BYU football: 5 questions with a Wisconsin football insider

Published: Tuesday, Nov. 5 2013 10:25 p.m. MST

Wisconsin quarterback Joel Stave (2) hands the ball off to running back James White (20) during the first half of an NCAA college football game against Iowa, Saturday, Nov. 2, 2013, in Iowa City, Iowa. (AP Photo/Charlie Neibergall)

Charlie Neibergall, AP

MADISON, Wis. — BYU travels to take on a tough and relatively unfamiliar Wisconsin team this Saturday. The teams have squared off just once through the years with BYU coming away with a 28-3 win in 1980.

Wisconsin has risen to become one of the premier programs in the Big Ten Conference and is currently ranked No. 21 nationally by AP. The Badgers present a physical type of team that should challenge the Cougars on both sides of the football.

In order to learn more about Wisconsin, we asked John Veldhuis five questions. Veldhuis writes for badgerblitz.com on the Rivals network and knows the Wisconsin football team as well as anyone.

1. How has Gary Andersen done in his first year as coach? What's the general perception regarding the job he's doing?

As far as the regular games go it’s been pretty much as expected. The Badgers lost a tough conference road game to Ohio State, and while their loss to Arizona State was controversial, I don’t think many people expected them to get a win there. They’ve handled their business in all of their other games so far, and have looked pretty good in the process. The BCS has them as the No. 24 team, but anyone who covers the Wisconsin program and some other national analysts have been arguing for them to be ranked a lot higher.

But wins and losses aren’t everything. Andersen has been particularly well-received by the media and the Wisconsin fan base because of how unliked Bret Bielema was. Andersen is very straightforward with the media and has given us a lot of access that Bielema didn’t, and his public persona has been well-received by the fans. Dressing up for Halloween last week is the perfect example — Andersen isn’t afraid to have fun at his own expense sometimes, and I think people appreciate that about him.

2. This is a huge game for BYU, but how does Wisconsin view this unusual out-of-conference game in November? How does Wisconsin regard BYU as an opponent?

I think the Badgers understand how tough it will be to play BYU at this point in the season. The vast majority of their coaching staff has experience with BYU, and I think the coaches are going to draw on their previous games against the Cougars to show their players just what BYU is capable of. The Badgers and the coaching staff have a particular respect for Taysom Hill and Kyle Van Noy, so I think the players will be well-educated on just what Hill and Van Noy can do when they’re on their game.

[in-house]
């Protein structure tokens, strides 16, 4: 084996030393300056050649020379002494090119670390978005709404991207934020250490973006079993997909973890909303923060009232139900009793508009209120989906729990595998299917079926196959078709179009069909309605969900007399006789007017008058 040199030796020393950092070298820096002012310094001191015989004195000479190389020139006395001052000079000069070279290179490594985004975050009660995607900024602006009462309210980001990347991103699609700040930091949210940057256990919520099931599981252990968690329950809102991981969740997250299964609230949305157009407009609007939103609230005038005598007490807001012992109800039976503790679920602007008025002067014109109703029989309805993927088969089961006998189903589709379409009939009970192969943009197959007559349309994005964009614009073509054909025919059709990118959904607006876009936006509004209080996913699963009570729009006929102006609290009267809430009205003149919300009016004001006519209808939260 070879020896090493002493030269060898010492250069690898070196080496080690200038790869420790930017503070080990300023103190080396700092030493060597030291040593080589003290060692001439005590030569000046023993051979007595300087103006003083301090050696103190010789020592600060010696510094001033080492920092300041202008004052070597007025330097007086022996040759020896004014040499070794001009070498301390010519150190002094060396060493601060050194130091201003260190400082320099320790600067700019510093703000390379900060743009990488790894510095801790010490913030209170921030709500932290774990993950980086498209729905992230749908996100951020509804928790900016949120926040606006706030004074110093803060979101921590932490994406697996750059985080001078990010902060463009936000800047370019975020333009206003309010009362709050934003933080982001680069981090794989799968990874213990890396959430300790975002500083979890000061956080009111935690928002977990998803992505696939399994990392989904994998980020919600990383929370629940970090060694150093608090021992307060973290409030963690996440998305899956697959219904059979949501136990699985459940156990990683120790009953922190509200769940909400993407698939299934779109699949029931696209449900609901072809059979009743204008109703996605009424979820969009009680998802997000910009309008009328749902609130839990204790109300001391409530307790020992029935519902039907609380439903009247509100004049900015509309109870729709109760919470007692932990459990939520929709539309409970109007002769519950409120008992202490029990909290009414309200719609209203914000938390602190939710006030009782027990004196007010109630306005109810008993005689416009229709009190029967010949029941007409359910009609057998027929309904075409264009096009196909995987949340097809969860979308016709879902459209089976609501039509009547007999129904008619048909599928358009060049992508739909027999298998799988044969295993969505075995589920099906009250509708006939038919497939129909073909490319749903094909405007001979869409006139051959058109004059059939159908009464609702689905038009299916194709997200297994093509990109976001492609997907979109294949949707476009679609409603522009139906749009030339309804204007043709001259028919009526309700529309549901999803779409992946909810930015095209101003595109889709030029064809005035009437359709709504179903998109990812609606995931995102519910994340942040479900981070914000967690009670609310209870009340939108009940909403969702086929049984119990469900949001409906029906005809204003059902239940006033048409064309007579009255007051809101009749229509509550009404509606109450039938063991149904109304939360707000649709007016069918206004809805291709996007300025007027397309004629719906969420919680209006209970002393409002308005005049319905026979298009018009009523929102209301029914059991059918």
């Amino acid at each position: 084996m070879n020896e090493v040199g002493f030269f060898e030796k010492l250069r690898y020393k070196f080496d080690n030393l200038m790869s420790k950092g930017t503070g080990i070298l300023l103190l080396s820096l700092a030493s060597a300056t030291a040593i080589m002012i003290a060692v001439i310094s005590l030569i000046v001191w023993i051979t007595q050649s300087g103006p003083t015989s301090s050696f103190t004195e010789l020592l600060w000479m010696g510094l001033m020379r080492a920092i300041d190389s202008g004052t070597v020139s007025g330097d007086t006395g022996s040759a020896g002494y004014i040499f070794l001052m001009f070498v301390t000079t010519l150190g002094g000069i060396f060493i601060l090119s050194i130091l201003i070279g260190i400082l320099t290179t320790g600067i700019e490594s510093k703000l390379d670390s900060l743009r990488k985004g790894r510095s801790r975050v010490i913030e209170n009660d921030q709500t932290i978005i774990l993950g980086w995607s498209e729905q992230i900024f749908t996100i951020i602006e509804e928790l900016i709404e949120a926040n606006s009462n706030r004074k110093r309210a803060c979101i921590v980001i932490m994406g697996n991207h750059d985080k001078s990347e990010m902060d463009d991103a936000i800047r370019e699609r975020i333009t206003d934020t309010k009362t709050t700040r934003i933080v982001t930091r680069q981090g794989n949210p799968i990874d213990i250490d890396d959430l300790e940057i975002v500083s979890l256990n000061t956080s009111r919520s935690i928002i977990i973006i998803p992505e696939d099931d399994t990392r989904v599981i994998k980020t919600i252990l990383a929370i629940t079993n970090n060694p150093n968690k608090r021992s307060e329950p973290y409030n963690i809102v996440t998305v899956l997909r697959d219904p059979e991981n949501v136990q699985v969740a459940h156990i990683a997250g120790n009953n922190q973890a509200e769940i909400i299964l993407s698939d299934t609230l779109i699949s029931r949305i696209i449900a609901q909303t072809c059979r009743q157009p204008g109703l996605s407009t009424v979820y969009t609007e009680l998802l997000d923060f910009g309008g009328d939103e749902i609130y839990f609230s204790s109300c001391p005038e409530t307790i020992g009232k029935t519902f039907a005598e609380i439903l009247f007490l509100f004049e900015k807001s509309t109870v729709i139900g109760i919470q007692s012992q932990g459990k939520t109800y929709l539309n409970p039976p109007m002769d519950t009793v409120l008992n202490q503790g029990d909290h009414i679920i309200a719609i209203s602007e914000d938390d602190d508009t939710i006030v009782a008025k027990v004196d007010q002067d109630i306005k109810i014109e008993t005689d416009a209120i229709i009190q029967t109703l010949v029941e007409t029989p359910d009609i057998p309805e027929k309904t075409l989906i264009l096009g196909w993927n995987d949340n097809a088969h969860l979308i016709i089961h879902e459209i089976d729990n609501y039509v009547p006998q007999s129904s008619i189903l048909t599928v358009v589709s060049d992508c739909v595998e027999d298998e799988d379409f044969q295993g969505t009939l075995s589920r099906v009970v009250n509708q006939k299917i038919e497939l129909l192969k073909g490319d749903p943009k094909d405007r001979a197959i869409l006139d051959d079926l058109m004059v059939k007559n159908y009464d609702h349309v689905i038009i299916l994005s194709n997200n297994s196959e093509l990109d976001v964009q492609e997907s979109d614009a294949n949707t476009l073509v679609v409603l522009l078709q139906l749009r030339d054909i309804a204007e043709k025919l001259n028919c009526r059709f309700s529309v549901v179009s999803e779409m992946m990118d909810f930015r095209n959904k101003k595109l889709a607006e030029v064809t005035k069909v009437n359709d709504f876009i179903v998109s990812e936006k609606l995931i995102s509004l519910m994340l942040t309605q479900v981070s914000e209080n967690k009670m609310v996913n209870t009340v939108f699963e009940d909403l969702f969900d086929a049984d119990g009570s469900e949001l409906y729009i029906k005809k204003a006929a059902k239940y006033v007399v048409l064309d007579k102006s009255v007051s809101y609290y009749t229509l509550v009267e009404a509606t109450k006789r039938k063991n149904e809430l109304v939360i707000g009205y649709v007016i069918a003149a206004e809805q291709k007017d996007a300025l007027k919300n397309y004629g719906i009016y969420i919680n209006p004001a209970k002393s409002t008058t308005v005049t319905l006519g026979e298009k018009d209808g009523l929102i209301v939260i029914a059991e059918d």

In particular, I think the Badgers have a good idea of what they’ll be facing on offense this week. It is a little odd for the Badgers to have a non-conference opponent come in to Camp Randall so late in the season, but the players I spoke with on Monday said they think they’ll be ready for something a little different after grinding through a few Big Ten games. And while some teams might not know how to play against a high-tempo offense, the Badgers remember all too well what it was like to play Oregon in the 2012 Rose Bowl. At the very least I don’t think they’ll be surprised with BYU’s pace — the question will end up being whether they can slow it down and stop it.

3. Talk about Wisconsin on offense. What type of system does it run and who are the primary play-makers?

The Badgers are sticking with a classic pro-style offense under new offensive coordinator Andy Ludwig, who you might remember coached San Diego State’s offense last year in the Poinsettia Bowl. The Badgers run to set up the play-action passing game, with short quick passes mixed in to keep the defense honest.

As far as players go, running backs Melvin Gordon and James White keep the Badgers moving down the field. Gordon is the home-run hitter of the group, especially on a particular jet-sweep play that the Badgers have used so well for most of this season. White’s a quick change of pace, but he doesn’t quite have the burst and acceleration that Gordon does. It ends up being a pick-your-poison: teams can usually stop White or Gordon, but getting them on the field at the same time means it’s hard to keep both in check at once.

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